- Sialolithiasis is a condition that causes calcified masses, also called sialolith, to form within a salivary gland.
- These stones block your salivary ducts, which cause your saliva to build up, making your salivary glands swell.
- The physicians at AOC explain what causes sialolithiasis and how this condition can be treated.
Sialolithiasis is a unique condition that causes crystallized minerals to develop in the tubes that pass saliva, also known as the salivary ducts. While these stones generally cause no symptoms as they form, patients may begin to notice their existence after they reach a size that blocks the salivary ducts. When a blockage occurs, saliva starts to back up, causing pain and inflammation. Patients often report intermittent pain that worsens when treatment isn’t sought right away.
If patients don’t receive treatment, the swelling will get worse, increasing their risk of an infection within the affected salivary gland. If an infection does occur, patients may experience a fever, redness near the affected area, and a foul taste in the mouth. While the exact cause of salivary duct stones is not known, there are some risk factors that may lead to their development.
First, dehydration and poor eating habits are considered culprits that can lead to the formation of salivary duct stones. Not drinking enough fluids can make your saliva more concentrated and not eating enough can cause a reduction in your saliva production, forming salivary duct stones. Taking certain medications, like blood pressure drugs or antihistamines, can also reduce saliva production, causing these salivary duct stones to develop.
Your primary care physician may advise you of these side effects if you take these medications (i.e. blood pressure drugs and antihistamines). If you develop tenderness, swelling, and pain around the mouth and neck, as well as a dry mouth or trouble swallowing, call AOC to schedule an appointment with one of our physicians. A specialist will examine your head and neck and check for swollen salivary glands and stones.
If a physical examination doesn’t turn up any possibilities, various imaging tests may be ordered to provide a clearer diagnosis. Such tests may include an x-ray, ultrasound, or a CT scan to create images of the face. These images will help lead to a more conclusive diagnosis, such as salivary duct stones or some other gland-related condition. Once your doctor had determined the cause of your pain, he or she will develop a treatment plan.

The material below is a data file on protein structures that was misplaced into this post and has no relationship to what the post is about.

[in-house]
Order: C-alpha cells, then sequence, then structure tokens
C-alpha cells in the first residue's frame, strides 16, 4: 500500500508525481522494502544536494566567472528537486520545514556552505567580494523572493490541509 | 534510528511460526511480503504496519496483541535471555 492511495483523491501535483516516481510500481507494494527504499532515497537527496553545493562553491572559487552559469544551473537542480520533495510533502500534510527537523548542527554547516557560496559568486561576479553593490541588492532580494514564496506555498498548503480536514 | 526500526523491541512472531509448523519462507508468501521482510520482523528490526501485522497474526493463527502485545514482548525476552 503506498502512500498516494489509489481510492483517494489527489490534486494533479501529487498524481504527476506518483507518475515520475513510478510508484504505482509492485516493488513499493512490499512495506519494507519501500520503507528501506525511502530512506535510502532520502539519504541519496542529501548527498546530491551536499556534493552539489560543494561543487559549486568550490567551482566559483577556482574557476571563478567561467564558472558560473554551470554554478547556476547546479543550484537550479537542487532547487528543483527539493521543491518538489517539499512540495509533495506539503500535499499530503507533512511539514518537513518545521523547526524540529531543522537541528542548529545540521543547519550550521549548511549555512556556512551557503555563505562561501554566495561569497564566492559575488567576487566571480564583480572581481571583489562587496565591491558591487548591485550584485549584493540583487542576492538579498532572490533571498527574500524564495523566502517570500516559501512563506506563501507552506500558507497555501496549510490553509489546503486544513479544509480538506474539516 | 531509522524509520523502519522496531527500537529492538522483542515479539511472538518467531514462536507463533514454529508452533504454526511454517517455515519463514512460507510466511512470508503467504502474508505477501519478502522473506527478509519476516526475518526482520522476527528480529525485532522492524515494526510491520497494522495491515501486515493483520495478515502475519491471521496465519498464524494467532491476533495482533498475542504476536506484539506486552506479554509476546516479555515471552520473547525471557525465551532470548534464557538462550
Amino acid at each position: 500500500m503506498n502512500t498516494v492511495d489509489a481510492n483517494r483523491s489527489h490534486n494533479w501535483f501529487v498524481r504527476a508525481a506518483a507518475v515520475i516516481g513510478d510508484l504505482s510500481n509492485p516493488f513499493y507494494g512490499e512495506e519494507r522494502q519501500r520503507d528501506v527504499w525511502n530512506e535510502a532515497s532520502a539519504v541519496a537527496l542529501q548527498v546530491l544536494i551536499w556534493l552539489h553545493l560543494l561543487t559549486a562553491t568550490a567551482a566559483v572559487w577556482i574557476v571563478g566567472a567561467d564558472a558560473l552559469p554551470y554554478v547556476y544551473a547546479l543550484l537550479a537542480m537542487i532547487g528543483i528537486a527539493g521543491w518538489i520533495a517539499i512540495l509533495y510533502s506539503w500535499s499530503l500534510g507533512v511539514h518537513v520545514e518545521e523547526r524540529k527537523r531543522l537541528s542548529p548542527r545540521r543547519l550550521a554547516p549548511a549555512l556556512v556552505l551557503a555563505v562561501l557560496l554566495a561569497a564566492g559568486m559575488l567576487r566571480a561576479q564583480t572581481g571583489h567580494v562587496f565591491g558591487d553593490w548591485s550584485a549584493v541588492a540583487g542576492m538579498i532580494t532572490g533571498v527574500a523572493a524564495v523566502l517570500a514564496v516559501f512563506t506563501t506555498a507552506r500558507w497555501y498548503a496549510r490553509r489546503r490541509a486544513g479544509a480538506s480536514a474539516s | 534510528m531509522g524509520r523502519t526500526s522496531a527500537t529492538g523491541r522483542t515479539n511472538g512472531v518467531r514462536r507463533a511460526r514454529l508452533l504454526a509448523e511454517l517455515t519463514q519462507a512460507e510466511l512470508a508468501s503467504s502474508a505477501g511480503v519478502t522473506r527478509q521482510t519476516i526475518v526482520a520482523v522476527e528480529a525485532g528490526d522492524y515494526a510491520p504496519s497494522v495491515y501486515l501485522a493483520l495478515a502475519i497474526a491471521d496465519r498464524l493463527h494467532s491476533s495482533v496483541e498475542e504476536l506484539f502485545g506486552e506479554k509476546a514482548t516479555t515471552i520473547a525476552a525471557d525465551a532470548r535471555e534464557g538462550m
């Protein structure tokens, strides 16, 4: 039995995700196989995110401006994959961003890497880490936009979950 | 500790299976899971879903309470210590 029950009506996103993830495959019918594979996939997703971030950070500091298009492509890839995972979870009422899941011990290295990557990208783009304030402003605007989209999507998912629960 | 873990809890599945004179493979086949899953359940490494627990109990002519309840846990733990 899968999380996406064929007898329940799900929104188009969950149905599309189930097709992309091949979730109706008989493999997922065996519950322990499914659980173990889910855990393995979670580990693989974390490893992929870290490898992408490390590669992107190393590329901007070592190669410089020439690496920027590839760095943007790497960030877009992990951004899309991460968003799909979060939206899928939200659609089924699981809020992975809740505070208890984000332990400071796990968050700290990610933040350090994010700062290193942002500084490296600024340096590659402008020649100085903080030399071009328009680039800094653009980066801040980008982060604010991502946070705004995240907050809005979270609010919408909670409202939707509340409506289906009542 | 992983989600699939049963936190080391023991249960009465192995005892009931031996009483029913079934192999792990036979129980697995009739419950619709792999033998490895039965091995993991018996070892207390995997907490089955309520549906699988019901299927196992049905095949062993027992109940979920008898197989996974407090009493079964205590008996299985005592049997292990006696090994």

For salivary duct stones, treatment may include conservative and minimally invasive therapies. Drinking lots of water or sucking on candies may help increase saliva production, which can force the stone out of the duct. Massaging the area and applying heat to the neck and face can also help the gland move through the duct. Still, home remedies may not treat the condition. If that’s the case, minimally invasive surgery may be necessary to remove the stones. One such procedure is called extracorporeal shock wave therapy (ESWL), and it helps break up stones in the body, including those in the kidney and bladder.
Talk to your AOC physician today about treatment for salivary stones!
Arizona Otolaryngology Consultants (AOC) is a comprehensive ENT clinic that provides care for all diseases of the ears, nose, throat, and sinuses. The physicians at AOC have the highest level of training and expertise in ENT care and ENT subspecialty care, which includes the management of pediatric airway, cancer, skull base surgery, advanced head and neck surgical and reconstructive procedures, craniofacial surgery and more. Call 602-264-4834 to request an appointment today!
The advice and information contained in this article is for educational purposes only and is not intended to replace or counter a physician’s advice or judgment. Please always consult your physician before taking any advice learned here or in any other educational medical material.